The sky’s the limit for the architect and computer animation expert who designed, programs and manages the rainbow array of some 11,000 light-emitting diodes illuminating the Harbor Bridge.
The $2 million lighting system took five months to install and can be customized with any of Orf’s whims that the city approves. Among several dozen displays, it was turned pink for breast cancer, stars and stripes for patriotic holidays and even featured underwater scenes. All flow across dozens of tubular prisms highlighted by upper girder and bridge underbelly spotlights.
“Any color in the rainbow,” Orf, 62, told the Corpus Christi Caller-Times (http://bit.ly/LTamON). “It’s a complex system with about 10 miles of fiber optic communication wiring linking 970 fixtures.”
The light show is a partnership of the city of Corpus Christi, Texas Department of Transportation, Port of Corpus Christi and a private investor. The lights remain a bright spot for a number of reasons, enough so that plans are being made for lights on a replacement bridge.
“It’s still not decided what type of bridge,” said Rickey Daily, spokesman for the transportation department. “But there is strong support for it having lights.”
It was former Mayor Joe Adame’s dream, after seeing the illuminated Bosporus Bridge in Istanbul, Turkey.
“Timing was right,” Adame said. “It could be installed with a change order from the contractor doing the bridge work in 2011. It’s amazing how it all just fell in place.”
The city and Port of Corpus Christi approved $200,000 each, and the Department of Transportation covered $1.3 million. It left a gap of $300,000. It was initially credited to an anonymous donor, who Adame said was American Bank, approved by CEO Al Jones in honor of the bank’s 40th anniversary.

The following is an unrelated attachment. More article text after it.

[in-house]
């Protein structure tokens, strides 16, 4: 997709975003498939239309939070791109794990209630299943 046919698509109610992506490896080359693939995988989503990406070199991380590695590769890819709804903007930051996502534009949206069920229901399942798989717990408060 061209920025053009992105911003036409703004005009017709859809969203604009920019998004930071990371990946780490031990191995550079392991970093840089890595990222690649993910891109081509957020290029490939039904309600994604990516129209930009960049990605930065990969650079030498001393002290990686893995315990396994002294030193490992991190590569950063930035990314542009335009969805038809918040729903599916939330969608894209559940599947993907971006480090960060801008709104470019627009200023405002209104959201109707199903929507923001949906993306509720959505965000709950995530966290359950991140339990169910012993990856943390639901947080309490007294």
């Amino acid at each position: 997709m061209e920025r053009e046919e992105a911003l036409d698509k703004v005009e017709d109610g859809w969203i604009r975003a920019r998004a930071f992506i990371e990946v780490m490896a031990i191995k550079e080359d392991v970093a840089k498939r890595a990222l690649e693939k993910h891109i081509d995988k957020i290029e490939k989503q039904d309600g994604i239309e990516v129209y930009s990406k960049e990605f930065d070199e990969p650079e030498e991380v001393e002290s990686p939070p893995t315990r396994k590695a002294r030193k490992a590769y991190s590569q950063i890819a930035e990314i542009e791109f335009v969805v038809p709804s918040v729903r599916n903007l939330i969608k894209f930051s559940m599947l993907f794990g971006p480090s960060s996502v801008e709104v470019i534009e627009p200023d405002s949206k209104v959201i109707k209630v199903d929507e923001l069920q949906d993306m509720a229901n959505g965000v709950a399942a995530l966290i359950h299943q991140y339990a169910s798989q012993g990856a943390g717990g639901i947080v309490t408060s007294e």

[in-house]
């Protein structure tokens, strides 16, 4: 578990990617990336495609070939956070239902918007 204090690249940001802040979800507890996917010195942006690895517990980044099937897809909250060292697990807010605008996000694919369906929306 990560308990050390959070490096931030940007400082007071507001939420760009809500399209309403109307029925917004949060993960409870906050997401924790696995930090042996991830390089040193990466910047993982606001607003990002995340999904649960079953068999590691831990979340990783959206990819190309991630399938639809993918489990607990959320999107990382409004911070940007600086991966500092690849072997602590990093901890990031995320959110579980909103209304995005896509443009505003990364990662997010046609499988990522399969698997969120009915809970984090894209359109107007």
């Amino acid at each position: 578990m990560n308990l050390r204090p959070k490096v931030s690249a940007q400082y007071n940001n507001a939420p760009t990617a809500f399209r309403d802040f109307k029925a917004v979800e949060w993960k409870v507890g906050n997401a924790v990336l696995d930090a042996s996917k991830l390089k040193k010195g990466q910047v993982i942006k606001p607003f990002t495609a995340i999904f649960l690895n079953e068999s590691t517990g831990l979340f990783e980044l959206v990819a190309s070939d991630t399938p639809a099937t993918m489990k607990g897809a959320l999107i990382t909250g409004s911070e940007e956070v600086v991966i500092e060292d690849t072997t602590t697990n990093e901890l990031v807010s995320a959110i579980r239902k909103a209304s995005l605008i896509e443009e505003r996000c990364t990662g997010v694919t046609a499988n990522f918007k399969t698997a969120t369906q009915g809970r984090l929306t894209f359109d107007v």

“We’re still enamored with it,” Jones said. “It’s wonderful, great, really fantastic. It’s an iconic statement for Corpus Christi, especially with emphasis on our Port - a crowning cap for our community.”
Adame said the icing on the cake was attending his last U.S. Conference of Mayors last summer in Orlando, Fla. The president of Philips Color Kinetics, which manufactured the system, asked to speak about the Harbor Bridge. A video image of it shifting colors spanned the stage on a high-resolution screen.
“I’ve always said people here don’t think big enough,” Adame said. “This was an eye-opener on how we can come together to get the ‘wow’ effect.”
The city pays operation costs for utilities, maintenance and the salary of Orf, who has a one-year contract.
The problems have been few, but a single outage requires some work.
“The LED’s have about 50,000 hours of life,” Orf said. “A few individual 4-foot sections have gone out, and every time I replace a fixture, I have to reprogram the whole system.”